Main Entry: eth·ic

  • Pronunciation: \ˈe-thik\
  • Function: noun
  • Etymology: Middle English ethik, from Middle French ethique, from Latin ethice, from Greek ēthikē, from ēthikos
  • Date: 14th century

1 plural but sing or plural in constr : the discipline dealing with what is good and bad and with moral duty and obligation
2 a : a set of moral principles : a theory or system of moral values <the present-day materialistic ethic> <an old-fashioned work ethic> —often used in plural but singular or plural in construction <an elaborate ethics><Christian ethics> b plural but sing or plural in constr : the principles of conduct governing an individual or a group <professional ethics> c : a guiding philosophy d : a consciousness of moral importance <forge a conservation ethic>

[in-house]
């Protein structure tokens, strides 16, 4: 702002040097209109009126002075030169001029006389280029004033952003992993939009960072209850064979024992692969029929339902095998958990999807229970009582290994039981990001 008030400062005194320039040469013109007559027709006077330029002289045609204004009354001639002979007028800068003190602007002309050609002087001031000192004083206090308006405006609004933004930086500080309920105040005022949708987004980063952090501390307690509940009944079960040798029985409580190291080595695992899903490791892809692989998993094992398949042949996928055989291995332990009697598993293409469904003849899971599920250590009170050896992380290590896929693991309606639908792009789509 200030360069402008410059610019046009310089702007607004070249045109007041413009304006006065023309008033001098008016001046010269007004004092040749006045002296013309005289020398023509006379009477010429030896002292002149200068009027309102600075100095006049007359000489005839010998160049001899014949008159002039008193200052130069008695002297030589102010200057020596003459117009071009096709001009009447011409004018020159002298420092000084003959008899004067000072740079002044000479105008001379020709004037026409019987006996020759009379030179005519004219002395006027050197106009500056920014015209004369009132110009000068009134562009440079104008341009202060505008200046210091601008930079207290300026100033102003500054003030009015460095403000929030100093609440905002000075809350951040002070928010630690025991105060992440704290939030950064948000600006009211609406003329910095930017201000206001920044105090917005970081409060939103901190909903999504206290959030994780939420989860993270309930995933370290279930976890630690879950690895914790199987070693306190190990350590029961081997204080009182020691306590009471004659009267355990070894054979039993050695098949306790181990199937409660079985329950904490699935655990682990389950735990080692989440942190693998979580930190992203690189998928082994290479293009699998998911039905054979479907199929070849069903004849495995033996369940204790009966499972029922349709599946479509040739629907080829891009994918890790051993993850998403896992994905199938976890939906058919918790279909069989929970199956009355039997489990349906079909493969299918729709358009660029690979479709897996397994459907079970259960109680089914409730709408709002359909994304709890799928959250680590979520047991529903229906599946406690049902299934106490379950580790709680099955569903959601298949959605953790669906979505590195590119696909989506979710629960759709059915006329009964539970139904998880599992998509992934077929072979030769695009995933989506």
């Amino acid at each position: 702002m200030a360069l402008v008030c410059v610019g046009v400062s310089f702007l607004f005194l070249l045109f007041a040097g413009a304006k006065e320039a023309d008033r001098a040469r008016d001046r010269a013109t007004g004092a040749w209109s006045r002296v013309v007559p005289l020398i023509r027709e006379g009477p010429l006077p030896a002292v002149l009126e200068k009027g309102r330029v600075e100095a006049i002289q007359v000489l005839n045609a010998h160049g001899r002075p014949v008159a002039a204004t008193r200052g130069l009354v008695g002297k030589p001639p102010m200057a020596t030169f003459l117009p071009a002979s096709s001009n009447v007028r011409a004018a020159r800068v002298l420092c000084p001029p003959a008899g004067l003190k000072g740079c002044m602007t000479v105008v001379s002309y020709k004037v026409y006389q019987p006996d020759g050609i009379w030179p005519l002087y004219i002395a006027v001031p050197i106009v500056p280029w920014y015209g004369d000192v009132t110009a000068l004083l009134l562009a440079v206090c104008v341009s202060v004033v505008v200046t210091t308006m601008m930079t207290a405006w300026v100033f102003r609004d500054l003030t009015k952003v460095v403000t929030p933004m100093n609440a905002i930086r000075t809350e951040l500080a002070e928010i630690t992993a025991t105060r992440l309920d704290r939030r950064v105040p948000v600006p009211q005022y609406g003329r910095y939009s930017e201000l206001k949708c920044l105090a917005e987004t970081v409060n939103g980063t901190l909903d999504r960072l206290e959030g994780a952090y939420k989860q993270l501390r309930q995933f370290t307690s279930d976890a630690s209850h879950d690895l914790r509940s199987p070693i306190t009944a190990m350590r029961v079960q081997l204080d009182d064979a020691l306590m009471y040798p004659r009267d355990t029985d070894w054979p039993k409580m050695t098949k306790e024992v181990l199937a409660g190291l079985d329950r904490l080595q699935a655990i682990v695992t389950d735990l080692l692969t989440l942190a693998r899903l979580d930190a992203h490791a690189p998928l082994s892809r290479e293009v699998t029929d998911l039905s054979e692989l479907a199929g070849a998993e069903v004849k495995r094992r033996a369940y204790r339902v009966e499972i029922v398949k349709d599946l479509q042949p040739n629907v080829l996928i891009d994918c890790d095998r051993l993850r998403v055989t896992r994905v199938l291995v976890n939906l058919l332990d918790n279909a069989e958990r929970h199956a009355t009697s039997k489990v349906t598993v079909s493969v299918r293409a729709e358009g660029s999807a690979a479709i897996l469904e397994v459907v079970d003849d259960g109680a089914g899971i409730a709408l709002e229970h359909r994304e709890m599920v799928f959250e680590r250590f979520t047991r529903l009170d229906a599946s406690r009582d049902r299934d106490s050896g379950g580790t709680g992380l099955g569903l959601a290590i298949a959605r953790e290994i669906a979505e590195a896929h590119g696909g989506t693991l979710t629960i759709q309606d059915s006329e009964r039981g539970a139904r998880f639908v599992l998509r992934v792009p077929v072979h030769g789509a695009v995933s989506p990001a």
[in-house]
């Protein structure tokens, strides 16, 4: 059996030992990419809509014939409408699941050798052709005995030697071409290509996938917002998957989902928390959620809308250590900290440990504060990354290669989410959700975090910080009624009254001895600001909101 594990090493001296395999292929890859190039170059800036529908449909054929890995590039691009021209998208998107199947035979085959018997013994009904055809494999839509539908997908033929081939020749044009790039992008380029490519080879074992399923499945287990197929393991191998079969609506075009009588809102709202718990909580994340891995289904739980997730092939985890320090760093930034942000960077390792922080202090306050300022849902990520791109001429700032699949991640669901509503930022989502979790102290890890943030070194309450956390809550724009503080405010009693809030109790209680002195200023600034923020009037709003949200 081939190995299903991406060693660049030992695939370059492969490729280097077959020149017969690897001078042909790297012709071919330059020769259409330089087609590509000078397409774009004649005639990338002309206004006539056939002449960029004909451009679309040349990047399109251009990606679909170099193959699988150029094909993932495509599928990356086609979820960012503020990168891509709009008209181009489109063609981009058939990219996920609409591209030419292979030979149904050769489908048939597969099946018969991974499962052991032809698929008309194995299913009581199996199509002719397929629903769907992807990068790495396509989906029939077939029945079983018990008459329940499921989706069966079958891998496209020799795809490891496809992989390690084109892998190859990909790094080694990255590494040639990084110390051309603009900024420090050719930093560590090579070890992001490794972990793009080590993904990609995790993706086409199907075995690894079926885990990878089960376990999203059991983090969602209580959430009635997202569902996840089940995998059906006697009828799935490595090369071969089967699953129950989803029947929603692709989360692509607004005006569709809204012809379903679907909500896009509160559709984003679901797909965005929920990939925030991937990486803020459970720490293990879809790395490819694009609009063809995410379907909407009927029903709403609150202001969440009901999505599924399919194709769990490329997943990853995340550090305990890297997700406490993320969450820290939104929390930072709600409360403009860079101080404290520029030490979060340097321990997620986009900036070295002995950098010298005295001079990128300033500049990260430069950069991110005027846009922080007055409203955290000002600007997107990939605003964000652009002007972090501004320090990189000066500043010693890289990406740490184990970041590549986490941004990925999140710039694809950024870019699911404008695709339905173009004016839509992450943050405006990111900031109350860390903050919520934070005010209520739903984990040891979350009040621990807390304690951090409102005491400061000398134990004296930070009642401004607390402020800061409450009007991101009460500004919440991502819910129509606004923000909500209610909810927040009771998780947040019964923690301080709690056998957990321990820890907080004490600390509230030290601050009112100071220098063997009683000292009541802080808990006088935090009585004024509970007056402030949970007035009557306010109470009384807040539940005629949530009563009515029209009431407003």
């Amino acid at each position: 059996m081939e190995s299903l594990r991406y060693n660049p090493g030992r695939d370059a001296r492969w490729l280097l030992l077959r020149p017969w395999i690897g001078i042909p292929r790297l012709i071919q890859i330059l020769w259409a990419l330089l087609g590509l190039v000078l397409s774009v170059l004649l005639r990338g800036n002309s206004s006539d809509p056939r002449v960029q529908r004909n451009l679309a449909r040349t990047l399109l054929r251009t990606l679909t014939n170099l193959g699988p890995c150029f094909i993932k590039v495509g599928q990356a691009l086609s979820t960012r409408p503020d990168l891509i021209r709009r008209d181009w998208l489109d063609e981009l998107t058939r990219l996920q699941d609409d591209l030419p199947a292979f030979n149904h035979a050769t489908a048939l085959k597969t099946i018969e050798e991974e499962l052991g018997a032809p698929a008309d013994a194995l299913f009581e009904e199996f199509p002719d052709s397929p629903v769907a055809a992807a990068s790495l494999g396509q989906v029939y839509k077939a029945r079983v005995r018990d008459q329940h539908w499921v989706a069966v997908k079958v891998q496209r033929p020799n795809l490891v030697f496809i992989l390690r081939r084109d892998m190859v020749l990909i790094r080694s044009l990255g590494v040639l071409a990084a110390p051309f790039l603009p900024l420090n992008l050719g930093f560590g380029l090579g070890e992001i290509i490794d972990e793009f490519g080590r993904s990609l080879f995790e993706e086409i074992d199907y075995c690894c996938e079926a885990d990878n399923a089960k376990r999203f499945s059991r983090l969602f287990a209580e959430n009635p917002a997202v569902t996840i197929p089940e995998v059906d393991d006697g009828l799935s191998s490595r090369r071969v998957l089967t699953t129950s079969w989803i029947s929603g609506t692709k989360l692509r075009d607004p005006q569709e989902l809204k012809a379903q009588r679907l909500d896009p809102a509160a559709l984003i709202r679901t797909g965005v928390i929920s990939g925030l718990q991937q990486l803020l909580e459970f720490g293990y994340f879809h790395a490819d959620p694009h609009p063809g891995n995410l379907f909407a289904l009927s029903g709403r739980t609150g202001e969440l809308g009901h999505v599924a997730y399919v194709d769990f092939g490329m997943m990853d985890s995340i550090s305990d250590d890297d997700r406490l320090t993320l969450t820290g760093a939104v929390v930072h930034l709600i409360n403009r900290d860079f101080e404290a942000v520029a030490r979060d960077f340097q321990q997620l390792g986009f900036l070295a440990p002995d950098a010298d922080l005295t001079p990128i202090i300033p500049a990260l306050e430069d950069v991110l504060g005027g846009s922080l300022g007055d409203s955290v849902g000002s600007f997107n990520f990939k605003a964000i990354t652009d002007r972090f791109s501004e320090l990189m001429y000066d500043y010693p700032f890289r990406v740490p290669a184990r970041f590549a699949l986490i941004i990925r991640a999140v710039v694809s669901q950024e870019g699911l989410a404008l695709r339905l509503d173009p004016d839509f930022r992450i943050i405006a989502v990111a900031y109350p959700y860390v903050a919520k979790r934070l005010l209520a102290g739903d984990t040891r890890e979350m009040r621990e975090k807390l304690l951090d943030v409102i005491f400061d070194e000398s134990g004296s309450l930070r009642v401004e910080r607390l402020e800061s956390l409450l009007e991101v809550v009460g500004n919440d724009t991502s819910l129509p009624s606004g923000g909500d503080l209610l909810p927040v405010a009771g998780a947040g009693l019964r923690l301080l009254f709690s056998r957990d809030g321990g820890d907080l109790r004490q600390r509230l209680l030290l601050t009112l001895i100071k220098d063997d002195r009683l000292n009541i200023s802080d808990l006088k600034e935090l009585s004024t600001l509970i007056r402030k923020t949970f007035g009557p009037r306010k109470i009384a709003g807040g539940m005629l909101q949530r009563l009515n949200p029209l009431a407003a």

3 plural : a set of moral issues or aspects (as rightness) <debated the ethics of human cloning>

It’s not in there.  It might be a good idea to think about “not doing harm,” but it’s not part of the definition of ethics.  Sticking a misplaced definition in there is a kinder, gentler version of the need for invented death panels, and socialism, and a myriad of fantastical fears.  John’s posturing was him feeling backed into a corner, for no actual reason.  I wasn’t attached.  I gave him plenty of outs to drop his defense of his do-no-harm stance, everything from a polite “I disagree, but I’ll look it up,” to “well, we’ll just have to disagree on that.”  No go.  He was so sure of himself, or at least had to posture it that way.